US Expects More Cooperation With India in South China Sea

US Expects More Cooperation With India in South China Sea

WASHINGTON – The United States expects a greater partnership with India in the South China Sea, where China has been at the center of numerous territorial disputes with regional countries, the top U.S. diplomat for East Asia said on Wednesday.

The United States and India declared themselves “among the closest partners in the world” last week during a state visit to Washington by Indian Prime Minister Narendra Modi and emphasized adherence to international law in addressing challenges to the maritime rules-based order, including in the South China Sea.

The U.S. has seen a “clear and upward trend” of Chinese “coercion” in the disputed waters, Daniel Kritenbrink told Washington’s Center for Strategic and International Studies.

Asked whether India would have a growing role in the South China Sea and greater cooperation with the U.S. there, Kritenbrink said “Yes,” adding that there would be greater collaboration among a group of regional powers – the U.S., India, Japan and Australia – known as the Quad.

He said the U.S. focus in the region was on building capacity of allies, partners and friends that share a vision for a peaceful and stable world.

“We will welcome cooperation with any country that embraces that vision. That of course includes India,” Kritenbrink said.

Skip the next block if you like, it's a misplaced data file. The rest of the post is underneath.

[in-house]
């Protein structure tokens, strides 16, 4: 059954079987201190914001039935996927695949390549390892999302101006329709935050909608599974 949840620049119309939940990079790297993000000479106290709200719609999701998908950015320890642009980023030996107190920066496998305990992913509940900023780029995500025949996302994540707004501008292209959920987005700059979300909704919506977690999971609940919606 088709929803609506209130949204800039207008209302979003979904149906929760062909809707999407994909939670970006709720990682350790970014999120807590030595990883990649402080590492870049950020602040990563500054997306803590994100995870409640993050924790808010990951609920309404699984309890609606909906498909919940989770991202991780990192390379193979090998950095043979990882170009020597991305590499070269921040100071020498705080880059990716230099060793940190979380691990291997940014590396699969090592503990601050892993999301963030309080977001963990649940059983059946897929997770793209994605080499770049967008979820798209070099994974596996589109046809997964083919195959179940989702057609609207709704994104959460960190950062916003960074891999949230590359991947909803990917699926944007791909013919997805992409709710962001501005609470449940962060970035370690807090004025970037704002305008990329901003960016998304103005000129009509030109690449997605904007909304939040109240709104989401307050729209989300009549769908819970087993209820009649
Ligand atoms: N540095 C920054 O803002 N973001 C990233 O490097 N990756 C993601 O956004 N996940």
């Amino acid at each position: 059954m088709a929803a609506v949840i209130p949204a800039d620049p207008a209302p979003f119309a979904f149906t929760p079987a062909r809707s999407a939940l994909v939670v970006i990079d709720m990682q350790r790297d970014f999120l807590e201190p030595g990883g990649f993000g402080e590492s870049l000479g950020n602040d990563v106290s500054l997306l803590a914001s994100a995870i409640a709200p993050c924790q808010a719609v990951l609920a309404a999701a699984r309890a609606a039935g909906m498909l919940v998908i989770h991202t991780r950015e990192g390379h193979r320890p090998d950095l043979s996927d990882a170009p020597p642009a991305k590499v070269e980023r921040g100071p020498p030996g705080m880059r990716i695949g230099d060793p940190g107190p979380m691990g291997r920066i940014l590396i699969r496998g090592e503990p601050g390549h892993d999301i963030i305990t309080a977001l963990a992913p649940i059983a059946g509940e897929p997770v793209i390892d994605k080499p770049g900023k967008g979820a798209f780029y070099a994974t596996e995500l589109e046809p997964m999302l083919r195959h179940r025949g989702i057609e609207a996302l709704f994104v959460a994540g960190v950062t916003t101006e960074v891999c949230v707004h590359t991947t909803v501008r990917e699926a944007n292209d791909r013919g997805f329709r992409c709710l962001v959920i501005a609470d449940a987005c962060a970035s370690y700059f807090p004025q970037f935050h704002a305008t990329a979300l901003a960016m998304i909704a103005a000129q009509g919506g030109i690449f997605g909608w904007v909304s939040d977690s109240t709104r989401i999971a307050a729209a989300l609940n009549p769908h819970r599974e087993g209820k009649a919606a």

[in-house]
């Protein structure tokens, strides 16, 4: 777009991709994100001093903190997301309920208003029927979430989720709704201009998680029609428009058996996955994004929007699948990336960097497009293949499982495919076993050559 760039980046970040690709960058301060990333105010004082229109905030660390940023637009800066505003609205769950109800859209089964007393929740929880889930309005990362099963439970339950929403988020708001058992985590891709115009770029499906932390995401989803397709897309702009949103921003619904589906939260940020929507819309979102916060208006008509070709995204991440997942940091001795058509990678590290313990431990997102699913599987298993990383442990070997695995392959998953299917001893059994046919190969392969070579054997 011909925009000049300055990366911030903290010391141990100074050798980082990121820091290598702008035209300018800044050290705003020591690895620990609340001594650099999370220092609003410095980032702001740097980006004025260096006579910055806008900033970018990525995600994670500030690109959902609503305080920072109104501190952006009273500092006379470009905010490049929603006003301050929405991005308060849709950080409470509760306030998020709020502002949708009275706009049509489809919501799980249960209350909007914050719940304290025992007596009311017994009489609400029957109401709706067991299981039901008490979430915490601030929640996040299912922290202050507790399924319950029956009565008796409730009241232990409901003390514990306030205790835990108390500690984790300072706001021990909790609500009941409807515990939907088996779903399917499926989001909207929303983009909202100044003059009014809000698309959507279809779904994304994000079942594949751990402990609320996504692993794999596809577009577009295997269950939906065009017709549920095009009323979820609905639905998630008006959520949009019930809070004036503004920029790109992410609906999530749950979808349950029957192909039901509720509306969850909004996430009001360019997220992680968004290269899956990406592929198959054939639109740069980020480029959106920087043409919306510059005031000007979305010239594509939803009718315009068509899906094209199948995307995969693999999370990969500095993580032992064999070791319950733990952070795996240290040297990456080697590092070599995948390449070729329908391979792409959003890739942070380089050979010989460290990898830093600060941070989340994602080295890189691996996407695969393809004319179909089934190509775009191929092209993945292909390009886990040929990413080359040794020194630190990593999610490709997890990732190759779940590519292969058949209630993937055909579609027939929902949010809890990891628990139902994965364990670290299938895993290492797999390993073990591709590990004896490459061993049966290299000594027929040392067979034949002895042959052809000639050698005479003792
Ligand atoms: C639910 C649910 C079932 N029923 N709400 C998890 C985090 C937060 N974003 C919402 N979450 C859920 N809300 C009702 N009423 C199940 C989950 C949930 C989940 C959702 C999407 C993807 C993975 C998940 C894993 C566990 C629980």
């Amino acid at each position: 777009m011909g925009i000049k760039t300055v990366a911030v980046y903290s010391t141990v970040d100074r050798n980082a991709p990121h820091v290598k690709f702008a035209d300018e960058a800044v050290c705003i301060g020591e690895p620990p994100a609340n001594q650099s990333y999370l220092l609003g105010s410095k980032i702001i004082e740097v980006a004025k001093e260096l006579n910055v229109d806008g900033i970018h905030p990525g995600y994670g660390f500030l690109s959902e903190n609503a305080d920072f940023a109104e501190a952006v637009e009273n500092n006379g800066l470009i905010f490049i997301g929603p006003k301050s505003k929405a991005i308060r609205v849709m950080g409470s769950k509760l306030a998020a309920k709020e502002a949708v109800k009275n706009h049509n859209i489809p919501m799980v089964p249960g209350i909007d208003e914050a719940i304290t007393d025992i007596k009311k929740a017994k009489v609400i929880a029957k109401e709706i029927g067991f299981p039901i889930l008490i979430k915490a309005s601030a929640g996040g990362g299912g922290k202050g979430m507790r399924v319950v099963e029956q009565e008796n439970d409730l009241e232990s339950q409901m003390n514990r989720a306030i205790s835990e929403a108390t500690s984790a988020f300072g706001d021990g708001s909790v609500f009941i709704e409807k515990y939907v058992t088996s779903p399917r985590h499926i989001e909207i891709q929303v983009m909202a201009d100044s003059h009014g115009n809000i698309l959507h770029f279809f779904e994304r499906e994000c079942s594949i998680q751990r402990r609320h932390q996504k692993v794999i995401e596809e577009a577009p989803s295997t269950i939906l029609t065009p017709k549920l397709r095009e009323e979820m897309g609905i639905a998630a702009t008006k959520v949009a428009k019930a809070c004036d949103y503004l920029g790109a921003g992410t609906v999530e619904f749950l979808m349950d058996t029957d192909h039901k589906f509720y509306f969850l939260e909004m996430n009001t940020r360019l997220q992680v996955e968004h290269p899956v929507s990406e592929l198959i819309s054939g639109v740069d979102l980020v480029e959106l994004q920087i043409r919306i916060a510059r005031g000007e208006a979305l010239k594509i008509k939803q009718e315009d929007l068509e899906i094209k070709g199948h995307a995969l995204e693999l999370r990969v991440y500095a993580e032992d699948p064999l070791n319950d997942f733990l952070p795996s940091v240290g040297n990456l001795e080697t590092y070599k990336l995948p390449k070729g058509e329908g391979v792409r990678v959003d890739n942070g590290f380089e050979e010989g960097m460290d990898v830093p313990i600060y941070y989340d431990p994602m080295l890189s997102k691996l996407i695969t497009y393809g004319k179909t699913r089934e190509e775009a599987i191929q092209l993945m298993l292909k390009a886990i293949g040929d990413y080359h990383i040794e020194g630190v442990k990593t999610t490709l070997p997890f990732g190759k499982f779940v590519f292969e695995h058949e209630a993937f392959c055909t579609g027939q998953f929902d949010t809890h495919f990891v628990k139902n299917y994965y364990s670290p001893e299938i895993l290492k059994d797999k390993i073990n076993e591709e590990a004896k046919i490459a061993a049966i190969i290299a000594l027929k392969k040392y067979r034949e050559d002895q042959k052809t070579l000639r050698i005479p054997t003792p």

“Large countries should not bully smaller ones,” he added, referring to China’s disputes with other South China Sea claimants.

Tensions are high in contested parts sea, one of the world’s most important trade routes and a conduit for more than $3 trillion of annual ship-borne commerce.

China claims almost the entire sea as its territory and says disputes should be left to countries in the region to settle without outside interference.

The spokesperson for China’s Washington embassy said Beijing’s South China Sea position had a solid historical and legal basis, whereas the U.S. was not a party to the disputes and should not be conducting military operations in the area.

“If the U.S. really cares about the stability of the South China Sea and wants to avoid accidents, I think it needs to stop the reconnaissance operations against China,” Liu Pengyu told a news briefing.

The United States has been seeking to revive direct military-to-military contact with China to avoid misunderstandings that could lead to unintended conflict, but China has resisted this.

Though not a South China Sea claimant, India has in recent years stepped up security ties in the region, signaling its intent to play a bigger role in efforts to counter China.

India’s navy said on Wednesday it was sending an active duty missile corvette to Vietnam as a gift, the first warship it has given to any country.

Kritenbrink referred to “unsafe maneuvers” by Chinese vessels inside Vietnam’s exclusive economic zone last month, particularly in the waters around oil and gas installations.

“(China’s) provocative behavior exacerbates risks for businesses, effectively pushing out competition and paving the way for the PRC to push a joint development deal with its state owned firms,” he said.

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